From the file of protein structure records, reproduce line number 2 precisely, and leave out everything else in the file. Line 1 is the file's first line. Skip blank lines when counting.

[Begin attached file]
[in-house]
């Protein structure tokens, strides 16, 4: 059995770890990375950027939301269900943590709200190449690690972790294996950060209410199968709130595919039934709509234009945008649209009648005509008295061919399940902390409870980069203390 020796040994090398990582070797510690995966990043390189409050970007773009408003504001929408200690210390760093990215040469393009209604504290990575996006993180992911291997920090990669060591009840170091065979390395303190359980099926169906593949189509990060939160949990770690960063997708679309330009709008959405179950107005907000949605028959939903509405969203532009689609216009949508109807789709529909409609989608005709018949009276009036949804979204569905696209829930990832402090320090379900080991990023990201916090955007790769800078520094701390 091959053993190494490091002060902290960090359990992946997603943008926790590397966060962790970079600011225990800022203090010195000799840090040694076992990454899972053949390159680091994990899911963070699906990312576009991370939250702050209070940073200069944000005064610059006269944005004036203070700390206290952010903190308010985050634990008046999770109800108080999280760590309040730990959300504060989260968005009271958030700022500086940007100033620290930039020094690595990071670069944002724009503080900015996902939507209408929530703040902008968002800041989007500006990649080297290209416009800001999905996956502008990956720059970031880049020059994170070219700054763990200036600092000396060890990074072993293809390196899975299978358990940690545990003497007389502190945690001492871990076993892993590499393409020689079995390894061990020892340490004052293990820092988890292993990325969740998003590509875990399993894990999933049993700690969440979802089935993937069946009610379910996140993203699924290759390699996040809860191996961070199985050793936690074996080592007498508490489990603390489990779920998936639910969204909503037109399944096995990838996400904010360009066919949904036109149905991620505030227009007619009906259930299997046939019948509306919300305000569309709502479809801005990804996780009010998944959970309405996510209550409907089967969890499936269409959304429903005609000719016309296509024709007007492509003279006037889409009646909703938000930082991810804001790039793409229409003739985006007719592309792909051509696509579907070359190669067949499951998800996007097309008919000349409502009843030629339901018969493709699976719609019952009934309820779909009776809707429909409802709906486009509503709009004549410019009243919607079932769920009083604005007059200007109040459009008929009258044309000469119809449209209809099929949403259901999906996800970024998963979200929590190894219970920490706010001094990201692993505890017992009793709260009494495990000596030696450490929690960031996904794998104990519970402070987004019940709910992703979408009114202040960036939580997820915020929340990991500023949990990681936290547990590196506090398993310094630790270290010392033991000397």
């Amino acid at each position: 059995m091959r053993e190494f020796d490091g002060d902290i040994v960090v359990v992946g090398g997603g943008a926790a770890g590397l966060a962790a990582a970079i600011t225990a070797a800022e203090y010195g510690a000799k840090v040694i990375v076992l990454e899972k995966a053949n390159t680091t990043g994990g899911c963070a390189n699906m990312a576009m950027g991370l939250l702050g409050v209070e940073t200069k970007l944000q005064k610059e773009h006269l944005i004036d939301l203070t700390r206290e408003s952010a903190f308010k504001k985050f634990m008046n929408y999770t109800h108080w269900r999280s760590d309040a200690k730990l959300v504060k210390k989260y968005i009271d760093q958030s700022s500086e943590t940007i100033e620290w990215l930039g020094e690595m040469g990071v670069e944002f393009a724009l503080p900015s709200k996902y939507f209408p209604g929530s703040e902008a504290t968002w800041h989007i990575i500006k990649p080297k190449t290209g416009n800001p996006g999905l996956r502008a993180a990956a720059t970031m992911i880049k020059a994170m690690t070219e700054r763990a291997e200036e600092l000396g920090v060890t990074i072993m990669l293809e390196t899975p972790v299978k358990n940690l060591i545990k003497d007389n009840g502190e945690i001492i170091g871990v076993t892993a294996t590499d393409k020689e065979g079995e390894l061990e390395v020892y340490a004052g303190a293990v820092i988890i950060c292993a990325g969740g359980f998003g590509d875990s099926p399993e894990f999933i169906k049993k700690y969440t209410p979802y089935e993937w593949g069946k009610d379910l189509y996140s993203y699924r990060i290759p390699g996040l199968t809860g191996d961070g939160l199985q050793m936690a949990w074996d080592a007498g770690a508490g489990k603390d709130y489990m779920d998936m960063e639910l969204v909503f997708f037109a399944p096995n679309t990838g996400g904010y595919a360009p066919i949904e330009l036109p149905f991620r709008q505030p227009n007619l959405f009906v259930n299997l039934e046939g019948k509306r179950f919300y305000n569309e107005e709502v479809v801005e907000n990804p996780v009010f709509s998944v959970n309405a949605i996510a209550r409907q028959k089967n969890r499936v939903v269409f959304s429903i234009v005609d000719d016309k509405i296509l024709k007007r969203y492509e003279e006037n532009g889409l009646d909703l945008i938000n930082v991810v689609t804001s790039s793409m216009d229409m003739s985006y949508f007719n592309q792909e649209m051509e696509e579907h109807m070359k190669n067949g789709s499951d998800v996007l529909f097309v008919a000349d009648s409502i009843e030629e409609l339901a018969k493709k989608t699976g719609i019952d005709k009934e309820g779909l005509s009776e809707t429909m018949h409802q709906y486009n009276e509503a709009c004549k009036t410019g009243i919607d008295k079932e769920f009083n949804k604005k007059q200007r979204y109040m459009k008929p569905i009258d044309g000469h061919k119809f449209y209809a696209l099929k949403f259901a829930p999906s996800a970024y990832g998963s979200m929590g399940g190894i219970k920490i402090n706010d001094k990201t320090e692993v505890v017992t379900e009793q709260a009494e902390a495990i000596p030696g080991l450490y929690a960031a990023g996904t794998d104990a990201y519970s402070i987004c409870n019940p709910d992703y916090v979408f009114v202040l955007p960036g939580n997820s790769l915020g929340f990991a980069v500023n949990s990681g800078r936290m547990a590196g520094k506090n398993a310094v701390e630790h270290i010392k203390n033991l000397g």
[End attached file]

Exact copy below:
């Protein structure tokens, strides 16, 4: 059995770890990375950027939301269900943590709200190449690690972790294996950060209410199968709130595919039934709509234009945008649209009648005509008295061919399940902390409870980069203390 020796040994090398990582070797510690995966990043390189409050970007773009408003504001929408200690210390760093990215040469393009209604504290990575996006993180992911291997920090990669060591009840170091065979390395303190359980099926169906593949189509990060939160949990770690960063997708679309330009709008959405179950107005907000949605028959939903509405969203532009689609216009949508109807789709529909409609989608005709018949009276009036949804979204569905696209829930990832402090320090379900080991990023990201916090955007790769800078520094701390 091959053993190494490091002060902290960090359990992946997603943008926790590397966060962790970079600011225990800022203090010195000799840090040694076992990454899972053949390159680091994990899911963070699906990312576009991370939250702050209070940073200069944000005064610059006269944005004036203070700390206290952010903190308010985050634990008046999770109800108080999280760590309040730990959300504060989260968005009271958030700022500086940007100033620290930039020094690595990071670069944002724009503080900015996902939507209408929530703040902008968002800041989007500006990649080297290209416009800001999905996956502008990956720059970031880049020059994170070219700054763990200036600092000396060890990074072993293809390196899975299978358990940690545990003497007389502190945690001492871990076993892993590499393409020689079995390894061990020892340490004052293990820092988890292993990325969740998003590509875990399993894990999933049993700690969440979802089935993937069946009610379910996140993203699924290759390699996040809860191996961070199985050793936690074996080592007498508490489990603390489990779920998936639910969204909503037109399944096995990838996400904010360009066919949904036109149905991620505030227009007619009906259930299997046939019948509306919300305000569309709502479809801005990804996780009010998944959970309405996510209550409907089967969890499936269409959304429903005609000719016309296509024709007007492509003279006037889409009646909703938000930082991810804001790039793409229409003739985006007719592309792909051509696509579907070359190669067949499951998800996007097309008919000349409502009843030629339901018969493709699976719609019952009934309820779909009776809707429909409802709906486009509503709009004549410019009243919607079932769920009083604005007059200007109040459009008929009258044309000469119809449209209809099929949403259901999906996800970024998963979200929590190894219970920490706010001094990201692993505890017992009793709260009494495990000596030696450490929690960031996904794998104990519970402070987004019940709910992703979408009114202040960036939580997820915020929340990991500023949990990681936290547990590196506090398993310094630790270290010392033991000397």